Altered intrinsic and network properties of neocortical neurons in the Ts65Dn mouse model of Down syndrome.
ABSTRACT: All individuals with Down syndrome (DS) have a varying but significant degree of cognitive disability. Although hippocampal deficits clearly play an important role, behavioral studies also suggest that deficits within the neocortex contribute to somatosensory deficits and impaired cognition in DS. Using thalamocortical slices from the Ts65Dn mouse model of DS, we investigated the intrinsic and network properties of regular spiking neurons within layer 4 of the somatosensory cortex. In these neurons, the membrane capacitance was increased and specific membrane resistance decreased in slices from Ts65Dn mice. Examination of combined active and passive membrane properties suggests that trisomic layer 4 neurons are less excitable than those from euploid mice. The frequencies of excitatory and inhibitory spontaneous synaptic activities were also reduced in Ts65Dn neurons. With respect to network activity, spontaneous network oscillations (Up states) were shorter and less numerous in the neocortex from Ts65Dn mice when compared to euploid. Up states evoked by electrical stimulation of the ventrobasal nucleus (VBN) of the thalamus were similarly affected in Ts65Dn mice. Additionally, monosynaptic EPSCs and polysynaptic IPSCs evoked by VBN stimulation were significantly delayed in layer 4 regular spiking neurons from Ts65Dn mice. These results indicate that, in the Ts65Dn model of DS, the overall electrophysiological properties of neocortical neurons are altered leading to aberrant network activity within the neocortex. Similar changes in DS individuals may contribute to sensory and cognitive dysfunction and therefore may implicate new targets for cognitive therapies in this developmental disorder.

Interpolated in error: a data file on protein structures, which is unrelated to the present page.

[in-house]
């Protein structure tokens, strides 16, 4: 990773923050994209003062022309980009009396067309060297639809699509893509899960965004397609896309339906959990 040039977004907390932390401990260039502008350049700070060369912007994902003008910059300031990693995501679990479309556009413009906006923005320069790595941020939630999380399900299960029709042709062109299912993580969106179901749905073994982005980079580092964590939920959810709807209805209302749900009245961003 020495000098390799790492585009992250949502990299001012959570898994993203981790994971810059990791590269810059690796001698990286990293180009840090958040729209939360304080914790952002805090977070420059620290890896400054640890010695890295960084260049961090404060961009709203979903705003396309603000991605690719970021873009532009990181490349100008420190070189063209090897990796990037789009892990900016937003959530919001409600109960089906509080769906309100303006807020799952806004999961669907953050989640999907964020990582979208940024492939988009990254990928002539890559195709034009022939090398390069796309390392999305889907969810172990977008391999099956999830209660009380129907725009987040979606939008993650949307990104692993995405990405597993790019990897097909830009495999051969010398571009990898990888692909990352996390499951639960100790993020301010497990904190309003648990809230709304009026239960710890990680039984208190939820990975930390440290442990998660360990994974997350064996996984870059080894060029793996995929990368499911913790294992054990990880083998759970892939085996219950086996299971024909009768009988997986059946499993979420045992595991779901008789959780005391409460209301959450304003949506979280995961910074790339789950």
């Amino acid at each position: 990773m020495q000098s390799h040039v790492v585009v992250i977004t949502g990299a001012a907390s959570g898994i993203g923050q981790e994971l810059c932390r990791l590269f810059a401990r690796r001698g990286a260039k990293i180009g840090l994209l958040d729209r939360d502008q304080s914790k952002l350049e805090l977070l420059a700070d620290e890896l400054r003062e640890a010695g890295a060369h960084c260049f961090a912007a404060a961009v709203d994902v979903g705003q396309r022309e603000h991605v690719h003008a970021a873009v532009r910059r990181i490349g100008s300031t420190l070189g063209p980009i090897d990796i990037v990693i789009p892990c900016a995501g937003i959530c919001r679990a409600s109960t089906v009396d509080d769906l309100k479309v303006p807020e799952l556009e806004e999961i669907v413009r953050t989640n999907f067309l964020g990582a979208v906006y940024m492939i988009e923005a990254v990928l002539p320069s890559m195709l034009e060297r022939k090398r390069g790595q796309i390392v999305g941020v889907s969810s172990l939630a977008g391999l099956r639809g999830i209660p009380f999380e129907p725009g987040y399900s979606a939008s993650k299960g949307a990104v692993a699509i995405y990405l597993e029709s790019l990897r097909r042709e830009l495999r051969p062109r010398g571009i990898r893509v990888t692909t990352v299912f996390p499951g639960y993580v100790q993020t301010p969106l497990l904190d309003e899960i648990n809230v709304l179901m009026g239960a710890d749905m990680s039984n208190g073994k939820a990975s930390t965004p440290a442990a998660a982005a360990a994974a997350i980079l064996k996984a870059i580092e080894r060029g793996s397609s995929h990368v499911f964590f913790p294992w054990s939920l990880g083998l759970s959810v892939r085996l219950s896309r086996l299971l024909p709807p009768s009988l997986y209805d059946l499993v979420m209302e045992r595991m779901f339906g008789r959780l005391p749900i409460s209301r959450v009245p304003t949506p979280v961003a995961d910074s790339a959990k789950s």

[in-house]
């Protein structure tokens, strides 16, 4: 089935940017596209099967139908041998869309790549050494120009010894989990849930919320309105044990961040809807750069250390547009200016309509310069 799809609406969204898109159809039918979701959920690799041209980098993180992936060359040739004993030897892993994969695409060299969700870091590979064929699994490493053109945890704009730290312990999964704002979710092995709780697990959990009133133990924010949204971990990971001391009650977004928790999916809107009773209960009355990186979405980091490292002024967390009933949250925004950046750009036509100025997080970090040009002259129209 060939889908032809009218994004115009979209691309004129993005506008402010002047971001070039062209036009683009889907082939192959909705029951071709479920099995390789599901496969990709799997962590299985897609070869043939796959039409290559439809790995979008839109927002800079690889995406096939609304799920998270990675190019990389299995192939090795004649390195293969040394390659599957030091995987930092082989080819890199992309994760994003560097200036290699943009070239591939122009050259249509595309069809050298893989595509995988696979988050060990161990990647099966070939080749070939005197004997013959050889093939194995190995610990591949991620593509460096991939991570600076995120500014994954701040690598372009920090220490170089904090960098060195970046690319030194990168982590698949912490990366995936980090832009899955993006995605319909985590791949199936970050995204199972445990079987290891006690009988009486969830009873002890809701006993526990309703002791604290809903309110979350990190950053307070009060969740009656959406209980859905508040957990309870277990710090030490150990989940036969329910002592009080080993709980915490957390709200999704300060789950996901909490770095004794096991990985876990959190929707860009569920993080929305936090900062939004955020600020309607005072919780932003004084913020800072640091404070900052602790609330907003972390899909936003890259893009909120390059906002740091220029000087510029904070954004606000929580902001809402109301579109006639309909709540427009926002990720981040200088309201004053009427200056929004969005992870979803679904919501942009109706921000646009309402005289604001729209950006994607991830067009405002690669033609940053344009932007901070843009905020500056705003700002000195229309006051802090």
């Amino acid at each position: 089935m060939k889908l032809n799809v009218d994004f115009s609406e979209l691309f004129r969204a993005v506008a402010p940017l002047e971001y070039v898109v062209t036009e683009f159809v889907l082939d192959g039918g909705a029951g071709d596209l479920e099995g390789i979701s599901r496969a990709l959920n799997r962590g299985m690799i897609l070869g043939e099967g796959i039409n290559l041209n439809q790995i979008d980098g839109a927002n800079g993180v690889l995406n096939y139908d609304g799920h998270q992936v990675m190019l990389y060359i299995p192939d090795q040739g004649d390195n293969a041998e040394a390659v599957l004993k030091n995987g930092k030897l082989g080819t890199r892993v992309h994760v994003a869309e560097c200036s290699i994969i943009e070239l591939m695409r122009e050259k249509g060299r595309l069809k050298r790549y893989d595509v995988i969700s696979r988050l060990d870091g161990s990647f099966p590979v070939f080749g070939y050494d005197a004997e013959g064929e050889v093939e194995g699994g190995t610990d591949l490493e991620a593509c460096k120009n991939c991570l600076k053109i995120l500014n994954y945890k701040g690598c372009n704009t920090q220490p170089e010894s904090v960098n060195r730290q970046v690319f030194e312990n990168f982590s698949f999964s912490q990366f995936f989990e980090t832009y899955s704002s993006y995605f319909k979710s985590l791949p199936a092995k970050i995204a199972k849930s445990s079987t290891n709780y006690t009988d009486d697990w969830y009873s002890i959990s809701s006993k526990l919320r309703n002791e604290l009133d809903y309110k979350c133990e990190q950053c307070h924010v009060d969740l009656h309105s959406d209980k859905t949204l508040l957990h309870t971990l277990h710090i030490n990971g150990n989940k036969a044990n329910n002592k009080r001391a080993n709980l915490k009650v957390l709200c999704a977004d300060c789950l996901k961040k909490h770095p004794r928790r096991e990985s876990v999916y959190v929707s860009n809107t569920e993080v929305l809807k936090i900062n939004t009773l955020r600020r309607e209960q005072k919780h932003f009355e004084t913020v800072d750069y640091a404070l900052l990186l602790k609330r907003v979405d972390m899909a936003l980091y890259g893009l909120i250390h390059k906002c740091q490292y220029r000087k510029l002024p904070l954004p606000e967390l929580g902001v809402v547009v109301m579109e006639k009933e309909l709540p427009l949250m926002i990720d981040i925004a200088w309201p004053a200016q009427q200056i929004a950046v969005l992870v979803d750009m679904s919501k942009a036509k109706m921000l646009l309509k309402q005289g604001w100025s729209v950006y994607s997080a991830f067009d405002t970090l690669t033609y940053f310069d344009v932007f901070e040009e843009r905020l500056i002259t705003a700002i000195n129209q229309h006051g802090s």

Project description:Down syndrome (DS), the most frequent genetic cause of intellectual disability and developmental delay, results from impaired neural stem cell proliferation and differentiation. Impaired neurogenesis in the neocortex, hippocampus and cerebellum is believed to be the underlying cause of learning and behavioral deficits in the Ts65Dn mouse model of DS. Aggressive sensorimotor and cognitive therapies have shown promise in mitigating the cognitive disabilities in DS but these behavioral therapies have not yet been investigated at the cellular level. Here, using the Ts65Dn mouse model of DS, we demonstrate that a combination of environmental enrichment and physical exercise starting in juvenile mice (postnatal day 18) markedly increases cell proliferation, neurogenesis and gliogenesis in the hippocampal dentate gyrus (DG) and the forebrain subventricular zone (SVZ) of both male and female mice. Enrichment and exercise increased the rate of Ts65Dn DG neurogenesis to be comparable to that of the nonenriched euploid group, while the effect on SVZ neurogenesis was reduced and seen only after prolonged exposure. These results clearly indicate that in a comprehensive stimulatory environment, the postnatal DS brain has the intrinsic capability of improving neurogenesis and gliogenesis to the levels of normal matched controls and that this cellular response underlies the cognitive improvement seen following behavioral therapies.